About Fashion Friday: Inspired by a 2011 Bike to Work Day challenge sponsored by the San Francisco Bicycle Coalition, this series highlights the broad range of “dress for the destination” bicycling fashions.

 
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Posted by on November 13, 2013 in Cycle Fashions

 

A Ride 2 Recovery, a Ride to Transformation

For most of us, the challenges of bicycling lead to growth as cyclists: climbing that long and steep grade to bag a peak, staying balanced and pedaling on through a technical section of trail, taking a deep breath and merging into traffic on a busy road. But for some, bicycling takes them beyond growth and into transformation.

For the men and women who serve in armed forces, being strong and capable–physically, mentally and emotionally–to meet the challenges of battle is core to not only their job, but to their identity. To be wounded and permanently lose capabilities is a life crisis for anyone. For warriors, the wounds can run much deeper.

Through cycling, Ride 2 Recovery “makes a difference in the lives of healing heroes by providing life changing experiences that can help speed up the recovery and rehabilitation process.” A few weeks ago, one of their challenge rides came through my area. I rolled out early to see them off on their 450 mile ride from the Bay Area to Los Angeles County. It was awe-inspiring to see these wounded warriors on their amazing adaptive bicycles.

Wounded Warrior 2 short

Ride 2 Recovery designs and builds custom adaptive bikes that it make it possible for almost any injured veteran to participate in the program, including para- and quadriplegics and multiple-limb amputees. The bikes allow them to move under their own power to challenge themselves physically. The ride challenge program allows them to set individual goals while working in a group, and also helps them accept help when needed.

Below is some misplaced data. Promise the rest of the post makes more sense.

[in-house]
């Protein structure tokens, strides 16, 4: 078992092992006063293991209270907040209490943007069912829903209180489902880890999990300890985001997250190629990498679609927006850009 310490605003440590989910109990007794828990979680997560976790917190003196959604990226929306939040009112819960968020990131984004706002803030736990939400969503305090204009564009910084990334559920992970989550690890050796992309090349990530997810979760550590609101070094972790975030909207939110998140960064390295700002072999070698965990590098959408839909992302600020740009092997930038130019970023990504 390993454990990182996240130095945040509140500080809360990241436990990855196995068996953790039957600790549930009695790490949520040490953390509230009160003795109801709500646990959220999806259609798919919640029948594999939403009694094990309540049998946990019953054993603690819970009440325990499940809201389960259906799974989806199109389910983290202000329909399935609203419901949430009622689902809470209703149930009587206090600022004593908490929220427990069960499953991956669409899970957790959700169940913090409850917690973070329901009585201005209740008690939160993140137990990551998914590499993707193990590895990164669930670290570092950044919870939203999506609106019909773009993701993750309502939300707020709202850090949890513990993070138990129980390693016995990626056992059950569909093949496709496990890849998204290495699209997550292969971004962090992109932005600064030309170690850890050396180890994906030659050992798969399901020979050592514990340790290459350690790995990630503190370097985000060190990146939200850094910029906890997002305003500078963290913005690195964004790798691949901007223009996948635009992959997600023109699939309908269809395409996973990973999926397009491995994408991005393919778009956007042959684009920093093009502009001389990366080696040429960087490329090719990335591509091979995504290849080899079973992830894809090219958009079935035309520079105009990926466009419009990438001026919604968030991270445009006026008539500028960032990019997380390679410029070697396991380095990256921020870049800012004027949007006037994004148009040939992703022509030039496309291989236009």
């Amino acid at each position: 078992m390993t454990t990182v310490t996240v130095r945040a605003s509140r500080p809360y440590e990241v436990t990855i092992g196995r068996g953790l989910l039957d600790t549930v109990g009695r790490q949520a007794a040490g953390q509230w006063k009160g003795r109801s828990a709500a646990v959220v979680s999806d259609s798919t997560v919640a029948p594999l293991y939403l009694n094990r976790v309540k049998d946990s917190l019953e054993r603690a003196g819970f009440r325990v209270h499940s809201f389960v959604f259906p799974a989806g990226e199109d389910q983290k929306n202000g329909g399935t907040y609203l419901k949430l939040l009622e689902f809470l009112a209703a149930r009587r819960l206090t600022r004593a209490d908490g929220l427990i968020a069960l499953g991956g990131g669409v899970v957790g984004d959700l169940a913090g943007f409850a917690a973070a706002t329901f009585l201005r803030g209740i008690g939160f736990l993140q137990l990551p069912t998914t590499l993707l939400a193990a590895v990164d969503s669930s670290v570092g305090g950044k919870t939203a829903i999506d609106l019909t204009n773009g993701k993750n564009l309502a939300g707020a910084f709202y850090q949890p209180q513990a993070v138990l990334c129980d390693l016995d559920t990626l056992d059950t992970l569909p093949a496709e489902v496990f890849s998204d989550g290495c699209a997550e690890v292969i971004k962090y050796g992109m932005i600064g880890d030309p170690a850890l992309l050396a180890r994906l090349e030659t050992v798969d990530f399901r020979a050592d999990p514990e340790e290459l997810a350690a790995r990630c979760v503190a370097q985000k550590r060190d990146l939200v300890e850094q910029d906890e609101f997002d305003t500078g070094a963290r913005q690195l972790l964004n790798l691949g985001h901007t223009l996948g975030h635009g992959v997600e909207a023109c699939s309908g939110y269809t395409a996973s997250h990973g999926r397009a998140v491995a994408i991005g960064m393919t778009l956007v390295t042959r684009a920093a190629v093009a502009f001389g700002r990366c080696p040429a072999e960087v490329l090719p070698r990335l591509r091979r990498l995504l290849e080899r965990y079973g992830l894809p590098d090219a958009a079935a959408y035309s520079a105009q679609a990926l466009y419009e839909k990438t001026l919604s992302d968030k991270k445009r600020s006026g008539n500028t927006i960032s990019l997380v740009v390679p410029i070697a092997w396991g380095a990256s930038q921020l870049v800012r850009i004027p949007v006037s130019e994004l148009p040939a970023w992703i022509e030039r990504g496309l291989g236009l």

Low Rider Curb Drop

Out of respect for their privacy, I didn’t talk to any of the injured veterans about their challenges: why they decided to do it, what were the biggest hurdles, how it’s changed them so far, what’s next for them. But we don’t need to know the details, do we? Even as outsiders we can imagine it was physically and emotionally hard every step of the way, and that the rewards are boundless, and that the experience is transformative.

I cannot imagine that these wounded warriors see themselves in quite the same way after learning to ride a bike again as a double above-the-knee amputee or after being blinded–or both.

I was honored to have the opportunity to see them gather for the start of their 7-day challenge, and was humbled as I struggled to catch the group after it sped down Foothill Expressway. After seven miles I finally caught them, only to silently bid them adieu and wish them farewell on their long journey south.

What were your biggest challenges in bicycling? Has bicycling fundamentally changed your understanding of self, your beliefs, your life? Has bicycling been transformative for you?

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Posted by on November 12, 2013 in Backroads